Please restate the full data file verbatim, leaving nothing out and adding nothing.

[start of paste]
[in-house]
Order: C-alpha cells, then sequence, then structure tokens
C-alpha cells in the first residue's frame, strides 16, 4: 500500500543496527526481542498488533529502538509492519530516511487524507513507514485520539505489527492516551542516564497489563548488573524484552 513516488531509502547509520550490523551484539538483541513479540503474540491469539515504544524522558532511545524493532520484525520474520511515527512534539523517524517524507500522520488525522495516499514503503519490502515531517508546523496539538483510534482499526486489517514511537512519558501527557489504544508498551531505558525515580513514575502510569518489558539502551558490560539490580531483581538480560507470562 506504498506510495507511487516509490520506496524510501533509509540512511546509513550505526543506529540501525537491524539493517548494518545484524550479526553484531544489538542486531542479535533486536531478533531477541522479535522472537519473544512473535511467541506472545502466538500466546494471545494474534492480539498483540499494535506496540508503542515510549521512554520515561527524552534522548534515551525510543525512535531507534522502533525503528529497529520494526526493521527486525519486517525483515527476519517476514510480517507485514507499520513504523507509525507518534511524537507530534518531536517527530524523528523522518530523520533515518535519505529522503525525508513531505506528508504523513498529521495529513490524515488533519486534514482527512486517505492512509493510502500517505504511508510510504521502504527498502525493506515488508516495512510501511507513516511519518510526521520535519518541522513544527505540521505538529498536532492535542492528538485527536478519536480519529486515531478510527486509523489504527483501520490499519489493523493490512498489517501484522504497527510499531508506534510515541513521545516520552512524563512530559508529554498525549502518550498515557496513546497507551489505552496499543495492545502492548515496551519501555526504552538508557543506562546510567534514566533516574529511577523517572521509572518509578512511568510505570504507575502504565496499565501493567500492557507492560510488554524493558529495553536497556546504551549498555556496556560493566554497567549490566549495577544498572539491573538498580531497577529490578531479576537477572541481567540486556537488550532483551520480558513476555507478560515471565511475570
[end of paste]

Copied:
[in-house]
Order: C-alpha cells, then sequence, then structure tokens
C-alpha cells in the first residue's frame, strides 16, 4: 500500500543496527526481542498488533529502538509492519530516511487524507513507514485520539505489527492516551542516564497489563548488573524484552 513516488531509502547509520550490523551484539538483541513479540503474540491469539515504544524522558532511545524493532520484525520474520511515527512534539523517524517524507500522520488525522495516499514503503519490502515531517508546523496539538483510534482499526486489517514511537512519558501527557489504544508498551531505558525515580513514575502510569518489558539502551558490560539490580531483581538480560507470562 506504498506510495507511487516509490520506496524510501533509509540512511546509513550505526543506529540501525537491524539493517548494518545484524550479526553484531544489538542486531542479535533486536531478533531477541522479535522472537519473544512473535511467541506472545502466538500466546494471545494474534492480539498483540499494535506496540508503542515510549521512554520515561527524552534522548534515551525510543525512535531507534522502533525503528529497529520494526526493521527486525519486517525483515527476519517476514510480517507485514507499520513504523507509525507518534511524537507530534518531536517527530524523528523522518530523520533515518535519505529522503525525508513531505506528508504523513498529521495529513490524515488533519486534514482527512486517505492512509493510502500517505504511508510510504521502504527498502525493506515488508516495512510501511507513516511519518510526521520535519518541522513544527505540521505538529498536532492535542492528538485527536478519536480519529486515531478510527486509523489504527483501520490499519489493523493490512498489517501484522504497527510499531508506534510515541513521545516520552512524563512530559508529554498525549502518550498515557496513546497507551489505552496499543495492545502492548515496551519501555526504552538508557543506562546510567534514566533516574529511577523517572521509572518509578512511568510505570504507575502504565496499565501493567500492557507492560510488554524493558529495553536497556546504551549498555556496556560493566554497567549490566549495577544498572539491573538498580531497577529490578531479576537477572541481567540486556537488550532483551520480558513476555507478560515471565511475570